Mongolian puzzle games require patience and creative thinking from the player. This puzzle is highly important in developing both mathematical and technical brainwork. Puzzle games
derived from the daily life of nomadic Mongolians and the primitive forms of puzzles include joint parts that are used for constructing fences and various clutches and locks for diverse uses. It was gradually
developed and has led to the methods of constructing things that use no nails, such as “Shambaliin baishin” (Heaven’s house).
Puzzle games are based on the eleven primary ways of interlocking
wooden pieces. The earliest forms of these puzzles consisted of just two wooden pieces, but later the number of wooden pieces expanded. Some puzzles now have up to 673 pieces.
Over fifty years ago Z. Tümen-Ölzii found four pieces of wood in his mother’s chest and tried, but failed, to assemble them. He added two additional pieces of wood and, finally, was able to put the puzzle together. Since then Tümen-Ölzii has studied all variations of the Mongolian traditional puzzle games and has contributed to their development. During this time, he developed five new innovations and created around 3,000 variations of games drawn from more than 390 basic designs. He publicized his creations in over fifty countries around the world and opened a permanent exhibition for traditional games and toys. Consequently, he established the International Intelligence Museum in 1993 and expanded it to include a training and promotion center, aiming to develop the traditional game industry.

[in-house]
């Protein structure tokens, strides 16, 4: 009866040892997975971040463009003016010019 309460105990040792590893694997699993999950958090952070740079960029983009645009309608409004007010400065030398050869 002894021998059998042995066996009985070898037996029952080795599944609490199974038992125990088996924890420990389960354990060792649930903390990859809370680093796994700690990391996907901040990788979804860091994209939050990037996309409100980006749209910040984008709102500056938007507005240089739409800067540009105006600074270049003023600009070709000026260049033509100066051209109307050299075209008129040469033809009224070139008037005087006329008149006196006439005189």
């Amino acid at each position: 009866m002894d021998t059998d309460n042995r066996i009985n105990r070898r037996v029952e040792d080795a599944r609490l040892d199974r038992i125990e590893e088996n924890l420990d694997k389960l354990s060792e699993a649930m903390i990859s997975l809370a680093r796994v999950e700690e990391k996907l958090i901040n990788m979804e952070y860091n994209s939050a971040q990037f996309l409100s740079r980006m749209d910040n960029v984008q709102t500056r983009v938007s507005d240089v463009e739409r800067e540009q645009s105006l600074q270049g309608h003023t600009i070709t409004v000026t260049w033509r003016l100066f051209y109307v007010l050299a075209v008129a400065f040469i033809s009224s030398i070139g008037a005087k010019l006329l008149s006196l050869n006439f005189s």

The puzzle turtle game, called “Shüteen” (Idol), is created in three different versions. One of them is cast with five kilograms of pure silver. A special award is offered to those who can assemble this puzzle in ten minutes. Such puzzles demonstrate a unique Mongolian intelligence.
Mongolian puzzle games include some that are very elaborate. There are Mongolian chess sets made of gold, silver, gemstones, and wood. Other puzzles include an ancient nine-stored pagoda consisting of 303 wood pieces, a modern ‘Megjidjanraisig’ temple with 375 wood pieces, and puzzles called ‘Eiffel Tower’, ‘Statue of Liberty’, ‘Egyptian Pyramid’, and ‘Taj Mahal’. These creations are more than just puzzle games, they are classic works made with interlocking parts.